Passengers wait to board the 27-Bryant Muni bus at Cyril Magnin and Market streets on Thursday, July 19, 2018. (Kevin N. Hume/S.F. Examiner)

Passengers wait to board the 27-Bryant Muni bus at Cyril Magnin and Market streets on Thursday, July 19, 2018. (Kevin N. Hume/S.F. Examiner)

Muni’s HR director out after allegations sexual harassment complaints were mishandled

Employees at San Francisco’s transit agency have for months alleged that sexual assault and harassment allegations go largely unheard.

Amidst that controversy, the man responsible for responding to those complaints has quietly exited from the San Francisco Municipal Transportation Agency, which runs Muni.

SFMTA Director of Human Resources Don Ellison’s “last day in the office” was Friday, according to an email sent by SFMTA Director of Transportation Ed Reiskin to all 6,000 SFMTA staff on Monday, which was obtained by the San Francisco Examiner and verified by the SFMTA.

Sources with knowledge of the situation said it was “telling” that Reiskin simply noted Ellison had his “last day in the office,” whereas it is traditional for Reiskin to point out when someone is retiring in mass staff emails.

Additionally, Ellison’s exit coincides with the ongoing top-to-bottom review of SFMTA’s human resource practices by an independent ombudsperson, Dolores Blanding, who was appointed by Mayor London Breed to investigate the agency last October.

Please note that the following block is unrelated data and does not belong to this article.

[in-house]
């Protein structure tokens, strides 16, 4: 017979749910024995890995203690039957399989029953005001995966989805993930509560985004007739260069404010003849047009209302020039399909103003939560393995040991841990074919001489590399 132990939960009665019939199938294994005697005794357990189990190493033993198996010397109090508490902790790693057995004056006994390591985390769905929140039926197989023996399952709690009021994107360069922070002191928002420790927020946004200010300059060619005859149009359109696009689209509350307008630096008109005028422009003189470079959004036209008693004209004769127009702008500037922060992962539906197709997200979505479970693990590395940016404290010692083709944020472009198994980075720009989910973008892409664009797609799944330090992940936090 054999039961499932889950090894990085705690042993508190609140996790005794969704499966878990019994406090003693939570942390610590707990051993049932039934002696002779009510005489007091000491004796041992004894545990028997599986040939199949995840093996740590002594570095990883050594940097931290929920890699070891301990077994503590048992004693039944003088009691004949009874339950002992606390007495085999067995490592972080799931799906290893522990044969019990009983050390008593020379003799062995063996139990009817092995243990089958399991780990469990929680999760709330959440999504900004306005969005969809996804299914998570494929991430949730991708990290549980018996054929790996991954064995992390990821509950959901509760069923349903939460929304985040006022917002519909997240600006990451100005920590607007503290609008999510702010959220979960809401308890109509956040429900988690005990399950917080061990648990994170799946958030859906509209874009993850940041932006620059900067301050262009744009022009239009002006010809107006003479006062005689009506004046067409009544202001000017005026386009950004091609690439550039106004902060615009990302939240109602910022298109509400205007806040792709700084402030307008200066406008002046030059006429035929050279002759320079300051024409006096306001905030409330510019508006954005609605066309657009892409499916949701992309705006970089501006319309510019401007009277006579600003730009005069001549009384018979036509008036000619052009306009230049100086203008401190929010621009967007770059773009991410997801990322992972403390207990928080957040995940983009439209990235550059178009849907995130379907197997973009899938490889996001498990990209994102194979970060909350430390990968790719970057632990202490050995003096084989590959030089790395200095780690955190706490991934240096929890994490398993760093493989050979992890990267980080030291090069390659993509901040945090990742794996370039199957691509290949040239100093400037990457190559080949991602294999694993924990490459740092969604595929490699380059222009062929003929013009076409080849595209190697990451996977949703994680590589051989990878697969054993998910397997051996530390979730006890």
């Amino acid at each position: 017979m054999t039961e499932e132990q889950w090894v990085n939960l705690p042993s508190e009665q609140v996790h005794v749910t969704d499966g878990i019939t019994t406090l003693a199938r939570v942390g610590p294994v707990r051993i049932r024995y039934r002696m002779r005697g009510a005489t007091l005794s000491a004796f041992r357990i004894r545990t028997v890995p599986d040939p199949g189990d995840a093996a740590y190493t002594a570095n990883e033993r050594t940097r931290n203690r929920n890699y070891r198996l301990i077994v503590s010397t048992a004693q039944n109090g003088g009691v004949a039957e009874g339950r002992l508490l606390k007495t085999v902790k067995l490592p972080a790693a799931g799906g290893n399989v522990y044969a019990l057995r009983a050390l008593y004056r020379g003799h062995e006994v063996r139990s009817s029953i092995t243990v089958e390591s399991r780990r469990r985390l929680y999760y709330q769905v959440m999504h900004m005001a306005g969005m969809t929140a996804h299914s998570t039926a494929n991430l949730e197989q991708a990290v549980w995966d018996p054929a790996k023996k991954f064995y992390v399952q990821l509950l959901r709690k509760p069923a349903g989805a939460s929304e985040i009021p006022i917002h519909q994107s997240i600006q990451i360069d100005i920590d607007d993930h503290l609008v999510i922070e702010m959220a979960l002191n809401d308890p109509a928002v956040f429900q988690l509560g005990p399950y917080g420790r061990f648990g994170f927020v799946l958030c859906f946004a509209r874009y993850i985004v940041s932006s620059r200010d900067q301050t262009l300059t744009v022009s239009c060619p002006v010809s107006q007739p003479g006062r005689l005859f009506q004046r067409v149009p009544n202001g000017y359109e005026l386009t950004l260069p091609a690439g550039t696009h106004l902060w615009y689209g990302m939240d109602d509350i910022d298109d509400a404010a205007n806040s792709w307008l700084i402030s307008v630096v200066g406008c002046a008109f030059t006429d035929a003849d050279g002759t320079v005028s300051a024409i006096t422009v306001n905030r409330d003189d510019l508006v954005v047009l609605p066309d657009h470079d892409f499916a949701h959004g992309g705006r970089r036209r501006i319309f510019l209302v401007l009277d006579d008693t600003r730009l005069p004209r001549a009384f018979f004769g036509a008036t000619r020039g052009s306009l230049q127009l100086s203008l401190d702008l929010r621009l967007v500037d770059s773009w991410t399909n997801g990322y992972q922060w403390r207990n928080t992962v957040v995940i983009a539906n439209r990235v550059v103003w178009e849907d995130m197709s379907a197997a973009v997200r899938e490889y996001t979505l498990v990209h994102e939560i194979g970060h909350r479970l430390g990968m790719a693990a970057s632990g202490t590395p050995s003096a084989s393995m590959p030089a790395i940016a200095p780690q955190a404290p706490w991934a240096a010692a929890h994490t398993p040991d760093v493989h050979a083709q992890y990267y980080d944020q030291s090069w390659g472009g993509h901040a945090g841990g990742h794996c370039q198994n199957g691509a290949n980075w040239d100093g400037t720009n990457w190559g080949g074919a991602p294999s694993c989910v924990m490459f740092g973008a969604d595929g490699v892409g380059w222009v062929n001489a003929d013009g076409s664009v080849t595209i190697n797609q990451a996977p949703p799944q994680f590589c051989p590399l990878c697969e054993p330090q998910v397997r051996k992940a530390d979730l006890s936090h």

To multiple sources close to the matter, those circumstances clearly imply Ellison may not have had a choice in leaving his job.

SFMTA is legally barred from sharing whether or not Ellison was fired. In Reiskin’s email to staff, he said Ellison brought “more than 30 years of Human Resources experience to SFMTA” which included time at AC Transit and the California Automobile Association.

“We wish him the best in his future endeavors,” Reiskin wrote.

Ellison’s role will be filled, at least temporarily, by interim Acting Director of Human Resources Derek Kim. Kim joined San Francisco government in 2006 when he was recruited to help launch 311 services, according to SFMTA, and in 2007 he joined the transportation agency’s human resources division.

Since late last year SFMTA employees have came forward to the San Francisco Examiner detailing allegations of sexual exploitation, groping, racial slurs and more that have gone unaddressed by SFMTA.
Ellison’s exit is not the only SFMTA leadership turnover that appears related to these allegations — John Haley, SFMTA director of transit, retired from the agency last October following a lawsuit from a subordinate alleging he groped her.

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